Learn about how "lines of horizontal resolution" measurement actually works, how many CCD pixels do you actually need to capture certain amount of detail, and why is it that you can get better results by using a high-resolution video camera while your target format is still only VHS.
Spatial oversampling: Why HD0 Broadcasting makes sense by John Watkinson
You really only need 493x373 pixels to represent 996x746 pixel's worth of information. Also see Converging Computer and Television Image Portrayal, part II.
Converging Computer and Television Image Portrayal by John Watkinson
"Some manufacturers of traditional broadcast equipment and consumer TVs, with their analog background, understand analog very well, but lack a wide and deep understanding of digital technology. Many aspects of today's television standards were established empirically before the relevant theory was understood. The computer industry naturally knows digital techniques backwards but tends to lack knowledge of psycho-optics and psycho-acoustics. Certainly manufacturers of traditional television equipment would rather deny the world a significant improvement in television quality so that they can cling to tradition (and their traditional profits). If this paper serves to expose only one such instance, it will have served its purpose well."

Colors, gamma and sampling formats

Color FAQ by Charles Poynton
The Color FAQ clarifies aspects of colour specification and image coding that are important to computer graphics, image processing, video, and the transfer of digital images to print. (Includes the equations for converting between Y'CbCr and computer R'G'B'.)
Gamma FAQ by Charles Poynton
In video, computer graphics and image processing, gamma represents a numerical parameter that describes the nonlinearity of intensity reproduction. Having a good understanding of the theory and practice of gamma will enable you to get good results when you create, process and display pictures
Merging Computing with Studio Video: Converting Between R'G'B' and 4:2:2 by Charles Poynton
In this paper, Poynton explains the R'G'B' and Y'CBCR 4:2:2 representations, and explains the technical aspects of conversion between the two.
DV Pix - Sampling Methods by Adam Wilt
Explains the difference between 4:2:2, 4:1:1 and 4:2:0 sampling formats – with illustrations!

Standards conversion

Temporal Rate Conversion by Dave Marsh
This paper is of great relevance to anyone who wants to display video-originated material on desktop CRT displays at a flicker-free refresh rate (such as 75Hz) with good quality. It is of slightly less importance to people building systems with displays intended for a viewing distance of something like 10 feet for the 60Hz market or for people that plan to use flat-panel desktop displays. It is also of less importance if you are planning only to display film-originated material at high quality and are happy with the video-originated material being juddery.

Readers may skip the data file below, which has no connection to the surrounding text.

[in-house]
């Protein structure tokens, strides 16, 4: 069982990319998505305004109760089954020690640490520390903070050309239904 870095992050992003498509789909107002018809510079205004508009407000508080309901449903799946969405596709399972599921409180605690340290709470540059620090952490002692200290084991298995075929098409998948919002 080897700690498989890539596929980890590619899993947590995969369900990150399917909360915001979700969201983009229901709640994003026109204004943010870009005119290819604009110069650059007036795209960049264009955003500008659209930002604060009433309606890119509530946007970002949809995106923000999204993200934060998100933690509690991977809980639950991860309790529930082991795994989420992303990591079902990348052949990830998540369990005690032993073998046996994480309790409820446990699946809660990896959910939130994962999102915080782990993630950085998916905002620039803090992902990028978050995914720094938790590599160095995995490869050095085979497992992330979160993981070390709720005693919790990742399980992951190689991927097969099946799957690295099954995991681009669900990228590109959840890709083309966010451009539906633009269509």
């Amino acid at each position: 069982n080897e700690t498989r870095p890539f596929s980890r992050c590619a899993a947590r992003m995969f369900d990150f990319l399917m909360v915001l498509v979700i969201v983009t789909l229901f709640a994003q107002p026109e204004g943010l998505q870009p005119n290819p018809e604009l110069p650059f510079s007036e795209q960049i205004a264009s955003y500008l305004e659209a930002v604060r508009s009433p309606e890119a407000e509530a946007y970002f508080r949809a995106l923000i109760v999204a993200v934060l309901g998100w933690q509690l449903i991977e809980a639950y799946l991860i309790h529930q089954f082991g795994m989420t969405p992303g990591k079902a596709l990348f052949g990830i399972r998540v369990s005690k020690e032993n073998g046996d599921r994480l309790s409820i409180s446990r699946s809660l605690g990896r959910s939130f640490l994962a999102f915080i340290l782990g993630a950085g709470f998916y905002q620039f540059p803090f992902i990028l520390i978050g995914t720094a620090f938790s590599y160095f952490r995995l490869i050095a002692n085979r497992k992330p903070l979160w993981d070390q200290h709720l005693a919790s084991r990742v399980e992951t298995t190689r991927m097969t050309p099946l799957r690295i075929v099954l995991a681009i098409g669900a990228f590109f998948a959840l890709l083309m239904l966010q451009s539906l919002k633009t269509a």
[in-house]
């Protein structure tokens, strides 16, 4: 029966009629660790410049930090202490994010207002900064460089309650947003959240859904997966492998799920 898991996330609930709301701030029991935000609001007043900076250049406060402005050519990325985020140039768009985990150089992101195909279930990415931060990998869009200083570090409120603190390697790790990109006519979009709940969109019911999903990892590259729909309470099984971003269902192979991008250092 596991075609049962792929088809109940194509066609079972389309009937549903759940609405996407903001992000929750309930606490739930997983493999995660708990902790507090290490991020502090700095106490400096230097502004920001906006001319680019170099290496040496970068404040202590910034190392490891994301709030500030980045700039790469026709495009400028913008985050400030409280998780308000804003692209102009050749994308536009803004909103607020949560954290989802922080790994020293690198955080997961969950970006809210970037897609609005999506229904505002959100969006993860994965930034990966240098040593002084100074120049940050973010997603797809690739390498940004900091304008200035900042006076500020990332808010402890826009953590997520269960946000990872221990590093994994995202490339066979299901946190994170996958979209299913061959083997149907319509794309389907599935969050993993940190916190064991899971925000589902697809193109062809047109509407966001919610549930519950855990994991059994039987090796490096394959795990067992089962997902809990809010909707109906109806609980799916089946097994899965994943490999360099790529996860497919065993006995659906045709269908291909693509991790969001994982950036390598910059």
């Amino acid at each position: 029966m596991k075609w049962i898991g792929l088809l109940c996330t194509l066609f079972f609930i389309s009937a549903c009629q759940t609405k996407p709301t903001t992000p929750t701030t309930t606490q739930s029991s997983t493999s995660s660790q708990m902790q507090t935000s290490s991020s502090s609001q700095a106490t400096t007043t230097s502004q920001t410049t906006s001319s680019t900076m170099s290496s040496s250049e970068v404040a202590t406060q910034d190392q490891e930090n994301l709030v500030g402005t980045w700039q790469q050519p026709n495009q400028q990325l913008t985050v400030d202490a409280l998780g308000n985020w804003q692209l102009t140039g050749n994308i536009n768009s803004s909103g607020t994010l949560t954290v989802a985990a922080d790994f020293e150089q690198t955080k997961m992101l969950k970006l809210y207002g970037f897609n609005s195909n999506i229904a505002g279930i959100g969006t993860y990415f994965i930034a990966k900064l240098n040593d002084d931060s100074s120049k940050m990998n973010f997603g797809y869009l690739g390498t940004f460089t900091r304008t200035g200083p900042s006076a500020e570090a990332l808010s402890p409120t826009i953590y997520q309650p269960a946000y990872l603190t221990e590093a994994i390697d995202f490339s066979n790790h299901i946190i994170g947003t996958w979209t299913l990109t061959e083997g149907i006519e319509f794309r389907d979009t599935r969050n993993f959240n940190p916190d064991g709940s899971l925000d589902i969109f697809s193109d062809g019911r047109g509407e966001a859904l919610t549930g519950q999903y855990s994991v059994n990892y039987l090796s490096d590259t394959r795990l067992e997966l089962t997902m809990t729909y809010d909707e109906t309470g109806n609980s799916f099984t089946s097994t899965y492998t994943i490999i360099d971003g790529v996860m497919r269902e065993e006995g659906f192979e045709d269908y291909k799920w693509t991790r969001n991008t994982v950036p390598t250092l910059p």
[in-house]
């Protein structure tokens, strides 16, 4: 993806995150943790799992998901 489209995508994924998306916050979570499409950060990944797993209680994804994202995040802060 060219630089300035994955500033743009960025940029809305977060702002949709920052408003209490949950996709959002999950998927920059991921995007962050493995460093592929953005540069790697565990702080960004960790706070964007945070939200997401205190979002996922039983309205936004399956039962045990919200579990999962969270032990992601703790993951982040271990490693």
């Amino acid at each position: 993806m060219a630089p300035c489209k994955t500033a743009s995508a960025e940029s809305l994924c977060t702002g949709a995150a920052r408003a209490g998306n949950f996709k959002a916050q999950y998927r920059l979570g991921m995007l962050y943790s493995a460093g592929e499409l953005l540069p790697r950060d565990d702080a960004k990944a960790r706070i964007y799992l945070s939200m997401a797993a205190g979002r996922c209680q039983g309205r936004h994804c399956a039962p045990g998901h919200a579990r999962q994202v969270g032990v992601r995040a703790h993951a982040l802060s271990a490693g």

The Engineer's Guide to Motion Compensation by John Watkinson (a 327K PDF from Snell & Wilcox Knowledge Center)
There are now quite a few motion compensated products on the market, yet they do not all work in the same way. The purpose of this document is to clarify the confusion surrounding motion estimation by explaining clearly how it works, both in theory and in practice.
The Engineer's Guide to Standards Conversion by John Watkinson (a 325K PDF from Snell & Wilcox Knowledge Center)
Standards conversion used to be thought of as little more than the job of converting between NTSC and PAL for the purpose of international program exchange. The application has recently become considerably broader and one of the purposes of this guide is to explore the areas in which standards conversion technology is now applied. A modern standards converter is a complex device with a set of specialist terminology to match. This guide explains the operation of converters in plain English and defines any terms used.


The Engineer's Guide to Compression by John Watkinson (a 343K PDF from Snell & Wilcox Knowledge Center)
A Guide to MPEG Fundamentals and Protocol Analysis - Including DVB and ATSC
MPEG is one of the most popular audio/video compression techniques because it is not just a single standard. Instead it is a range of standards suitable for different applications but based on similar principles.

Digital television - Digital Video Broadcasting Project
The digital television standards body for Europe and Australia. See the Technology page for names and numbers of the related standards – you can then download them from ETSI (requires free registration.)
ATSC (Advanced Television Systems Committee)
Same as above, but for the US. (The World Just Needs Two Competing Digital TV Standards so that the Not Invented Here! Syndrome can live on!)
NorDig is specifying a common DVB-T platform for digital TV within the Nordic region (Denmark, Finland, Iceland, Norway and Sweden.) You can download all released NorDig specifications, reports and documents.
A hotspot for Linux and open source centric DVB applications and information.

Quality control and measurements

What is a TBC and why do I need one?

Technical Video Resources

[Back] This page is maintained by Jukka Aho. Last updated: 25-Feb-2006